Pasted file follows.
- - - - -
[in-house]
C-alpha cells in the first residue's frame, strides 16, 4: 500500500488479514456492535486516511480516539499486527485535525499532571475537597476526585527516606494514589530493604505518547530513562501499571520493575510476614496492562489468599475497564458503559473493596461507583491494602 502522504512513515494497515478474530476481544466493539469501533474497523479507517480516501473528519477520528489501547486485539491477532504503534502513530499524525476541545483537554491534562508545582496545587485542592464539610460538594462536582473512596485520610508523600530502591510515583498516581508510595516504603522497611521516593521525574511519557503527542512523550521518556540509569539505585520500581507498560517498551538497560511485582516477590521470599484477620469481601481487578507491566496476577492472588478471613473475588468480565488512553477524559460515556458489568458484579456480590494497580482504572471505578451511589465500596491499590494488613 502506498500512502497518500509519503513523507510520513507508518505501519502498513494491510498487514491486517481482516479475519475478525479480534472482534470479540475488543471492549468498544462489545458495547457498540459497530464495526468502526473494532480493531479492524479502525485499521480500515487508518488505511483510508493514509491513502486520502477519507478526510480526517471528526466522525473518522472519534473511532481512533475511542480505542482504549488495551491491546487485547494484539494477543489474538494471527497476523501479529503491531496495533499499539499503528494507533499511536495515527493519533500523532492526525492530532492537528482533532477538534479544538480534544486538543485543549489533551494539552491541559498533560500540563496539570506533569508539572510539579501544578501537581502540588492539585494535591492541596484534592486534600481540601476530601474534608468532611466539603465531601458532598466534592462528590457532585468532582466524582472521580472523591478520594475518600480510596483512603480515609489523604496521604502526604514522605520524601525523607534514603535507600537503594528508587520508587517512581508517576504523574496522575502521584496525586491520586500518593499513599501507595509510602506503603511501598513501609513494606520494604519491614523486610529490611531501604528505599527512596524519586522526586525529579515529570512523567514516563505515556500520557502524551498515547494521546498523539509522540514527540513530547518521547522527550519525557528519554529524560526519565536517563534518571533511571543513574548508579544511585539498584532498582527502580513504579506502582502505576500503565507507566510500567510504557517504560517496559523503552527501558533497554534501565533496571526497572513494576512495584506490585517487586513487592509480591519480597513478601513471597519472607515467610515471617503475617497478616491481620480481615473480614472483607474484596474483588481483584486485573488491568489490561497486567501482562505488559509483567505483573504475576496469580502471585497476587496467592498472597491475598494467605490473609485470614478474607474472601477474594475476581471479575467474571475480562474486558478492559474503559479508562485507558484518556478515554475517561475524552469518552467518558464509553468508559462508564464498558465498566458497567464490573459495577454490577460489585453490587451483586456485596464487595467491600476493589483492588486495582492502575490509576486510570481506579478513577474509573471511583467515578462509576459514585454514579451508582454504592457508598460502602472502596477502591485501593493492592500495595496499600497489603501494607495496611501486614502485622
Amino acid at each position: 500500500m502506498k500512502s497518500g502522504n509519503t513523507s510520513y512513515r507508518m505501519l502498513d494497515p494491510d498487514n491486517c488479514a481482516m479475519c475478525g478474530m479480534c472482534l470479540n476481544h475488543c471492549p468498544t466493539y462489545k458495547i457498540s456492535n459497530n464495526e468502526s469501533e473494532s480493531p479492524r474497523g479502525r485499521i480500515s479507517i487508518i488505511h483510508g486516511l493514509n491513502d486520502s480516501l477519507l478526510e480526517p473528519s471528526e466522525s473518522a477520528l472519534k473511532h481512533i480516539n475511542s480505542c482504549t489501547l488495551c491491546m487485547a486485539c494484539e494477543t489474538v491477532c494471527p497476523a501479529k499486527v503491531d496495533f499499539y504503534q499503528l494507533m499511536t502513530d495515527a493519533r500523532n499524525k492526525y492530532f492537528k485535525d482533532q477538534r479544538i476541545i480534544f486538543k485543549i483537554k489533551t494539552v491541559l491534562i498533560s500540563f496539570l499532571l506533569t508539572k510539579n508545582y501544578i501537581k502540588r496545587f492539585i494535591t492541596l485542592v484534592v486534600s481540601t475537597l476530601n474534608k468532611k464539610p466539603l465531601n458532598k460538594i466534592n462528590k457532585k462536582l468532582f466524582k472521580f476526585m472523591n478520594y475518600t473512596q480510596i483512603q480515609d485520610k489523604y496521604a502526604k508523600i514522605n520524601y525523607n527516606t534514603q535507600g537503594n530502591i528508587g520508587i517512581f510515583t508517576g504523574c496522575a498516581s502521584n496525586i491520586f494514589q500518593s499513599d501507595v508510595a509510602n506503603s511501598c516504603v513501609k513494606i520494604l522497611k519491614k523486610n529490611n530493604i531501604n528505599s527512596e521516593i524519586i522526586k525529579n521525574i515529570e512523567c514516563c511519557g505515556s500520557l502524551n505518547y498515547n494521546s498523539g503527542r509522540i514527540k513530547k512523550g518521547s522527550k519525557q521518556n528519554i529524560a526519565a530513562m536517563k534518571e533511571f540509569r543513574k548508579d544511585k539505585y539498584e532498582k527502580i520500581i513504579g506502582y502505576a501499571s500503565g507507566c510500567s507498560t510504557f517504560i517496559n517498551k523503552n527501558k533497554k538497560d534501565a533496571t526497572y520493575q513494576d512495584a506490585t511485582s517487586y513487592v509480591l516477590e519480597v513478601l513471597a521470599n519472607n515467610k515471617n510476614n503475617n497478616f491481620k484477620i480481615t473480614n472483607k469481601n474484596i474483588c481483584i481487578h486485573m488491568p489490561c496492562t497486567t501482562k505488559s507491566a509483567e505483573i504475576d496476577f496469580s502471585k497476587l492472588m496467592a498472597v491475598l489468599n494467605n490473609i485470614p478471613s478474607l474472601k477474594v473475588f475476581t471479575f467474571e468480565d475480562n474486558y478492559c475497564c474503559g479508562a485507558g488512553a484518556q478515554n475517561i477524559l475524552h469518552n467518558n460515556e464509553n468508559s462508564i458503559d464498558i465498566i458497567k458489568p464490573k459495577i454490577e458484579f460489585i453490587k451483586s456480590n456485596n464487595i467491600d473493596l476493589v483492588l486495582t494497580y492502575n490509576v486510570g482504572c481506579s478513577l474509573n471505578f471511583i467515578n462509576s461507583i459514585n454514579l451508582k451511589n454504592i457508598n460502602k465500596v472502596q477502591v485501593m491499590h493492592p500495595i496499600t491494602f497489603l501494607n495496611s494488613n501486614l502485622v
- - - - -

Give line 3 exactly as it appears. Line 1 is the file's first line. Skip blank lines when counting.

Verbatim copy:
Amino acid at each position: 500500500m502506498k500512502s497518500g502522504n509519503t513523507s510520513y512513515r507508518m505501519l502498513d494497515p494491510d498487514n491486517c488479514a481482516m479475519c475478525g478474530m479480534c472482534l470479540n476481544h475488543c471492549p468498544t466493539y462489545k458495547i457498540s456492535n459497530n464495526e468502526s469501533e473494532s480493531p479492524r474497523g479502525r485499521i480500515s479507517i487508518i488505511h483510508g486516511l493514509n491513502d486520502s480516501l477519507l478526510e480526517p473528519s471528526e466522525s473518522a477520528l472519534k473511532h481512533i480516539n475511542s480505542c482504549t489501547l488495551c491491546m487485547a486485539c494484539e494477543t489474538v491477532c494471527p497476523a501479529k499486527v503491531d496495533f499499539y504503534q499503528l494507533m499511536t502513530d495515527a493519533r500523532n499524525k492526525y492530532f492537528k485535525d482533532q477538534r479544538i476541545i480534544f486538543k485543549i483537554k489533551t494539552v491541559l491534562i498533560s500540563f496539570l499532571l506533569t508539572k510539579n508545582y501544578i501537581k502540588r496545587f492539585i494535591t492541596l485542592v484534592v486534600s481540601t475537597l476530601n474534608k468532611k464539610p466539603l465531601n458532598k460538594i466534592n462528590k457532585k462536582l468532582f466524582k472521580f476526585m472523591n478520594y475518600t473512596q480510596i483512603q480515609d485520610k489523604y496521604a502526604k508523600i514522605n520524601y525523607n527516606t534514603q535507600g537503594n530502591i528508587g520508587i517512581f510515583t508517576g504523574c496522575a498516581s502521584n496525586i491520586f494514589q500518593s499513599d501507595v508510595a509510602n506503603s511501598c516504603v513501609k513494606i520494604l522497611k519491614k523486610n529490611n530493604i531501604n528505599s527512596e521516593i524519586i522526586k525529579n521525574i515529570e512523567c514516563c511519557g505515556s500520557l502524551n505518547y498515547n494521546s498523539g503527542r509522540i514527540k513530547k512523550g518521547s522527550k519525557q521518556n528519554i529524560a526519565a530513562m536517563k534518571e533511571f540509569r543513574k548508579d544511585k539505585y539498584e532498582k527502580i520500581i513504579g506502582y502505576a501499571s500503565g507507566c510500567s507498560t510504557f517504560i517496559n517498551k523503552n527501558k533497554k538497560d534501565a533496571t526497572y520493575q513494576d512495584a506490585t511485582s517487586y513487592v509480591l516477590e519480597v513478601l513471597a521470599n519472607n515467610k515471617n510476614n503475617n497478616f491481620k484477620i480481615t473480614n472483607k469481601n474484596i474483588c481483584i481487578h486485573m488491568p489490561c496492562t497486567t501482562k505488559s507491566a509483567e505483573i504475576d496476577f496469580s502471585k497476587l492472588m496467592a498472597v491475598l489468599n494467605n490473609i485470614p478471613s478474607l474472601k477474594v473475588f475476581t471479575f467474571e468480565d475480562n474486558y478492559c475497564c474503559g479508562a485507558g488512553a484518556q478515554n475517561i477524559l475524552h469518552n467518558n460515556e464509553n468508559s462508564i458503559d464498558i465498566i458497567k458489568p464490573k459495577i454490577e458484579f460489585i453490587k451483586s456480590n456485596n464487595i467491600d473493596l476493589v483492588l486495582t494497580y492502575n490509576v486510570g482504572c481506579s478513577l474509573n471505578f471511583i467515578n462509576s461507583i459514585n454514579l451508582k451511589n454504592i457508598n460502602k465500596v472502596q477502591v485501593m491499590h493492592p500495595i496499600t491494602f497489603l501494607n495496611s494488613n501486614l502485622v